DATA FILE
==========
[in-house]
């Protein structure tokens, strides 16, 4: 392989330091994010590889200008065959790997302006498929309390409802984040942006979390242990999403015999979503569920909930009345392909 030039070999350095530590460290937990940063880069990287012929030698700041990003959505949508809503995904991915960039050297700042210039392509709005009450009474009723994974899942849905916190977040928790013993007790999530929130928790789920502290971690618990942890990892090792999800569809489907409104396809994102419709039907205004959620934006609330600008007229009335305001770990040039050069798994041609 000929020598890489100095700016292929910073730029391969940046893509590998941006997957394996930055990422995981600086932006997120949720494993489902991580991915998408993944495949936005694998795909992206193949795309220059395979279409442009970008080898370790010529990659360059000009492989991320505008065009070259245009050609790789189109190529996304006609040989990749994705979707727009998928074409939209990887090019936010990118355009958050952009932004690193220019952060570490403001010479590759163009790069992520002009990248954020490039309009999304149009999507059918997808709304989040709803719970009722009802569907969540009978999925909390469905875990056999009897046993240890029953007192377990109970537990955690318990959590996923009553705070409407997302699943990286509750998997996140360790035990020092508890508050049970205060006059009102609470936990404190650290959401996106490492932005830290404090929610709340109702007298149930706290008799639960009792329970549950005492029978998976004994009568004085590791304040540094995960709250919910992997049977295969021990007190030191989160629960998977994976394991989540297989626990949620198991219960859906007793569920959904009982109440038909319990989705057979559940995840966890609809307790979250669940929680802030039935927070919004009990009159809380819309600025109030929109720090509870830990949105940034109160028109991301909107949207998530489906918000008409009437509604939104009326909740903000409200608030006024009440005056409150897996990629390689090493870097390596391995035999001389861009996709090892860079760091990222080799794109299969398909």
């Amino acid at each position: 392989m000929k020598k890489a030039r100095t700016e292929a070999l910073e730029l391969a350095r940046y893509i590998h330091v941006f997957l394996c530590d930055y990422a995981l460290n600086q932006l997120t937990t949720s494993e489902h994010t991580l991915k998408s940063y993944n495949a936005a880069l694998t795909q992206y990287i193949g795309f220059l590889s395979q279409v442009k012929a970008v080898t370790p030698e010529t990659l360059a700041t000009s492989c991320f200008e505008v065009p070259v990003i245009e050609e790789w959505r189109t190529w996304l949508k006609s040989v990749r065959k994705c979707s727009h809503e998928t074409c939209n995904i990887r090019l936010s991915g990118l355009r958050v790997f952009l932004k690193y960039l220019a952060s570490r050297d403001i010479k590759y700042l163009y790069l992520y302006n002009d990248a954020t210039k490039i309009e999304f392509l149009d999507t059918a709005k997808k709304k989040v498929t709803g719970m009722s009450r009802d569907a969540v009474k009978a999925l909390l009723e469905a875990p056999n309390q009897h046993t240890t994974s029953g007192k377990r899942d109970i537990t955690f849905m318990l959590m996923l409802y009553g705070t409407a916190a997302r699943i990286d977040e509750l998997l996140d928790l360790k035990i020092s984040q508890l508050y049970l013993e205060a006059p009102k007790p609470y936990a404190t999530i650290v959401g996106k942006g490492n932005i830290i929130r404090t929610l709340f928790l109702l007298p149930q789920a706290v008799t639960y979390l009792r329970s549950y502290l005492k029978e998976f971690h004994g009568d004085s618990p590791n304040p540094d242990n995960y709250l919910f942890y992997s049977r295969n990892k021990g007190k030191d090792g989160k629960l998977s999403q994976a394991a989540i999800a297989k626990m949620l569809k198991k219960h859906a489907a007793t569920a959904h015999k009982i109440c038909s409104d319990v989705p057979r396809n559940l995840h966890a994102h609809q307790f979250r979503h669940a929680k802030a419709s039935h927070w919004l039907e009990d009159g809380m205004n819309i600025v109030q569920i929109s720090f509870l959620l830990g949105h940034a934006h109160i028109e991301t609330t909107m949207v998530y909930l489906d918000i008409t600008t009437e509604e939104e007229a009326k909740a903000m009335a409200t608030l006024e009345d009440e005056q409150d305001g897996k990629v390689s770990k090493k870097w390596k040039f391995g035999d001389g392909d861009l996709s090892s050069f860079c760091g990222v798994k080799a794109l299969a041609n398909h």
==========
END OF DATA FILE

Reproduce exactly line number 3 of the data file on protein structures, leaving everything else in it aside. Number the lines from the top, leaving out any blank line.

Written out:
């Amino acid at each position: 392989m000929k020598k890489a030039r100095t700016e292929a070999l910073e730029l391969a350095r940046y893509i590998h330091v941006f997957l394996c530590d930055y990422a995981l460290n600086q932006l997120t937990t949720s494993e489902h994010t991580l991915k998408s940063y993944n495949a936005a880069l694998t795909q992206y990287i193949g795309f220059l590889s395979q279409v442009k012929a970008v080898t370790p030698e010529t990659l360059a700041t000009s492989c991320f200008e505008v065009p070259v990003i245009e050609e790789w959505r189109t190529w996304l949508k006609s040989v990749r065959k994705c979707s727009h809503e998928t074409c939209n995904i990887r090019l936010s991915g990118l355009r958050v790997f952009l932004k690193y960039l220019a952060s570490r050297d403001i010479k590759y700042l163009y790069l992520y302006n002009d990248a954020t210039k490039i309009e999304f392509l149009d999507t059918a709005k997808k709304k989040v498929t709803g719970m009722s009450r009802d569907a969540v009474k009978a999925l909390l009723e469905a875990p056999n309390q009897h046993t240890t994974s029953g007192k377990r899942d109970i537990t955690f849905m318990l959590m996923l409802y009553g705070t409407a916190a997302r699943i990286d977040e509750l998997l996140d928790l360790k035990i020092s984040q508890l508050y049970l013993e205060a006059p009102k007790p609470y936990a404190t999530i650290v959401g996106k942006g490492n932005i830290i929130r404090t929610l709340f928790l109702l007298p149930q789920a706290v008799t639960y979390l009792r329970s549950y502290l005492k029978e998976f971690h004994g009568d004085s618990p590791n304040p540094d242990n995960y709250l919910f942890y992997s049977r295969n990892k021990g007190k030191d090792g989160k629960l998977s999403q994976a394991a989540i999800a297989k626990m949620l569809k198991k219960h859906a489907a007793t569920a959904h015999k009982i109440c038909s409104d319990v989705p057979r396809n559940l995840h966890a994102h609809q307790f979250r979503h669940a929680k802030a419709s039935h927070w919004l039907e009990d009159g809380m205004n819309i600025v109030q569920i929109s720090f509870l959620l830990g949105h940034a934006h109160i028109e991301t609330t909107m949207v998530y909930l489906d918000i008409t600008t009437e509604e939104e007229a009326k909740a903000m009335a409200t608030l006024e009345d009440e005056q409150d305001g897996k990629v390689s770990k090493k870097w390596k040039f391995g035999d001389g392909d861009l996709s090892s050069f860079c760091g990222v798994k080799a794109l299969a041609n398909h």